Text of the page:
West Wilson never thought he’d be spending the summer in a house in the Hamptons, let alone as part of a reality television show. The unemployed former football player from Missouri was about to run out of money following a three-week boys’ trip when he got a call that would change his life.

“My severance ended that weekend,” Mr. Wilson, 27, recalled. “I came home and it was like the most depressing Monday of all time.”

Mr. Wilson decided to check his voice mail to see if there was something — anything — in there to cheer him up. To his shock, a Bravo producer had left a message. She was interested in possibly casting him on Season 8 of “Summer House,” an unscripted show that follows the lives of a group of New York media workers, influencers and entrepreneurs who share a house in the Hamptons — the last few seasons have been filmed at a mansion in Water Mill — each summer.

Though he had never seen “Summer House” and wasn’t a fan of reality TV (except for the occasional “Bachelor” binge), Mr. Wilson had an intuition that it might be right for him. “I just had something in me that was like, just see what this is and call back,” he said. He had recently met a “Summer House” cast member named Lindsay Hubbard at the bar of Lamia’s Fish Market in the East Village. Mr. Wilson was so unprepared to be cast that he didn’t initially make the connection between having met Ms. Hubbard and receiving the call from Bravo.

“I was like, ‘Oh I actually know someone on that show’ and they were like, ‘That’s how we found you, you idiot,’” Mr. Wilson said.

Over the last few years, producers had experimented with adding new male cast members to “Summer House,” but nobody seemed to fit with the main cast enough to stick around for more than a season or two. Affable and self-aware, Mr. Wilson was not an obvious choice for a show that thrives on drama. Yet over the course of this season, the finale of which will air on Bravo on May 30, Mr. Wilson has become a social media darling, almost universally beloved by both his housemates and the audience.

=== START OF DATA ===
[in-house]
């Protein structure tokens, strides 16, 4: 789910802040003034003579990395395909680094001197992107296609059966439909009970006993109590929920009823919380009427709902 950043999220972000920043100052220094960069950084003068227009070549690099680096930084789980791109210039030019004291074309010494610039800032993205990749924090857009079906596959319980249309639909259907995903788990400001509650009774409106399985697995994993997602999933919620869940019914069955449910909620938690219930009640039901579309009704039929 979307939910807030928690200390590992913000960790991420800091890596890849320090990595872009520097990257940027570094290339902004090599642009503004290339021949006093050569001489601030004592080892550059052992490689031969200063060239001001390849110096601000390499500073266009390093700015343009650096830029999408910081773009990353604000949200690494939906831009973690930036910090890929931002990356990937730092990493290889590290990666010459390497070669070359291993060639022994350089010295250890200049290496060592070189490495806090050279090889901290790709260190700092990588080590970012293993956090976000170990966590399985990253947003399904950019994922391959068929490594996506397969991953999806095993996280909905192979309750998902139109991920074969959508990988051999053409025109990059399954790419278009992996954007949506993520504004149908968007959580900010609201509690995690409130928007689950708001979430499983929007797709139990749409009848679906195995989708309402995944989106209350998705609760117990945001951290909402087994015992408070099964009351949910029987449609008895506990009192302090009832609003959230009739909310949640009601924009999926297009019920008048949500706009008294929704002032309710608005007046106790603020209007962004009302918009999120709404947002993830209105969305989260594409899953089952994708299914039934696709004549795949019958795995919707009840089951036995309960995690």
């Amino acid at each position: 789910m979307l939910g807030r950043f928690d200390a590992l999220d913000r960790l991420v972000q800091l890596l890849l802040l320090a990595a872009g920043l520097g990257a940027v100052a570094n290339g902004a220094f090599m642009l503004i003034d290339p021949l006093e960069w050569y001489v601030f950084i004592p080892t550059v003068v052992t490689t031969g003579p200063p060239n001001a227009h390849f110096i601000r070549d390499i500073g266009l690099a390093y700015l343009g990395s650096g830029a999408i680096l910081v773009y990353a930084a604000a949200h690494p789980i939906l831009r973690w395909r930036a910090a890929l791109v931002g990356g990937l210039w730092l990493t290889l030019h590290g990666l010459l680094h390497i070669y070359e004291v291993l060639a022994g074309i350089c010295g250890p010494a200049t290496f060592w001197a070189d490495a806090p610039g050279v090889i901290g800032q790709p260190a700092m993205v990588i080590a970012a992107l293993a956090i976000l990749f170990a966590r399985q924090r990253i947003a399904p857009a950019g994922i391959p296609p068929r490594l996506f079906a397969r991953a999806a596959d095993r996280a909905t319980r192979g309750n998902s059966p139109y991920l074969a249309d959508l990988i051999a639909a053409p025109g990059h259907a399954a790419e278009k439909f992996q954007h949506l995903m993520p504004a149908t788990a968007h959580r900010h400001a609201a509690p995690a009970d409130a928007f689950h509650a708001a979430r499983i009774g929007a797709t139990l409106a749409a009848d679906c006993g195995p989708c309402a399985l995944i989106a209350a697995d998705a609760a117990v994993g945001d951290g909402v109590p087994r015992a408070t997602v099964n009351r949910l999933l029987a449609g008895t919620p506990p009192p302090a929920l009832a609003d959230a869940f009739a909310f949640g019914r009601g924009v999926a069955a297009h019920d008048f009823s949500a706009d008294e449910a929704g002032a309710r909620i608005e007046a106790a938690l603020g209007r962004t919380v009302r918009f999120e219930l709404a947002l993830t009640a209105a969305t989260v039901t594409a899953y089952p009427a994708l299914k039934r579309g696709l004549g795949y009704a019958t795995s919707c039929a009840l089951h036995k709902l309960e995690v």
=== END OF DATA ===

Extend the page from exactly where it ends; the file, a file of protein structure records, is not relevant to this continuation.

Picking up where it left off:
As the comedian, actor and Bravo fan Joel Kim Booster put it: “Haven’t liked a straight white guy this much since friggin Bernie Sanders.”

For Mr. Booster, who has been watching “Summer House” since the beginning, Mr. Wilson has pulled off a kind of magic trick. “Obviously, we know he likes attention, because he has signed up to do this show — but somehow his performance on the show has convinced me that he actually doesn’t,” Mr. Booster said in an interview. “Unlike all of the other narcissists that he is surrounded by, he is the exception to the rule, he is the one being sort of genuine and real.”

In March, Courtney Frain and Mary Mahoney, the co-hosts of the popular reality TV podcast “Two Judgey Girls,” ran an online contest in which listeners could vote for the hottest man on Bravo, which they cheekily called “March Manness.” Despite the fact that he hadn’t even appeared on a full season of a Bravo show yet, Mr. Wilson won second place. (The winner, Craig Conover, is the longtime star of “Southern Charm” and the boyfriend of another “Summer House” cast member, Paige DeSorbo.)

“There’s something about him that’s infectious,” said Ms. Frain, a fan who has also hung out with Mr. Wilson in person. “You feel like you’ve known him forever.”

Ms. Mahoney said what’s refreshing about Mr. Wilson is that, unlike other men cast on Bravo, he doesn’t seem to be hiding anything. “He’s truly his authentic self,” she said.

Mr. Wilson’s castmates also took to him almost immediately. “He’s a smart, funny, driven guy who enjoys providing comedic relief, but is also self-aware, owns his flaws and doesn’t take himself too seriously,” Kyle Cooke, 41, who’s been on “Summer House” since it premiered in 2017, wrote in an email.

“West is a one-of-a-kind special human,” said Jesse Solomon, 30, another newcomer this season who quickly became close with Mr. Wilson. “He is one of the funniest and quick-witted guys I’ve ever met.”

But Bravo stars and their fans are mercurial, as quick to put a new cast member on a pedestal as they are to tear them down. For now, Mr. Wilson is enjoying all of the adulation. But can he keep the good vibes going?

Westling Conrad Wilson grew up in Columbia, Mo., with his younger brother, Henry, and parents, Elizabeth, an OB-GYN, and Bruce, a former world history teacher turned cattle rancher. (“But he votes Democratic,” Mr. Wilson added.)

After graduating from high school in 2013, Mr. Wilson attended Montana State University, where he played football and studied marketing. “From the first time I met him, you could tell he was very, very comfortable in just about any setting, almost like a chameleon,” said his former football coach Jeff Choate, who now works as the head football coach at the University of Nevada, Reno. “He thrives on other people’s energy and really kind of draws people into him.”

At Montana State, Mr. Wilson worked as a promoter at one of Bozeman’s most popular local hangouts, the Rockin R Bar. “He’d have free drink coupons, and he’d just go around and put together promotions,” Mr. Choate said. “And so, you know, on a Friday or Saturday night, when it wasn’t in season and they were having a good time at Rockin R, West was always kind of the ringleader.”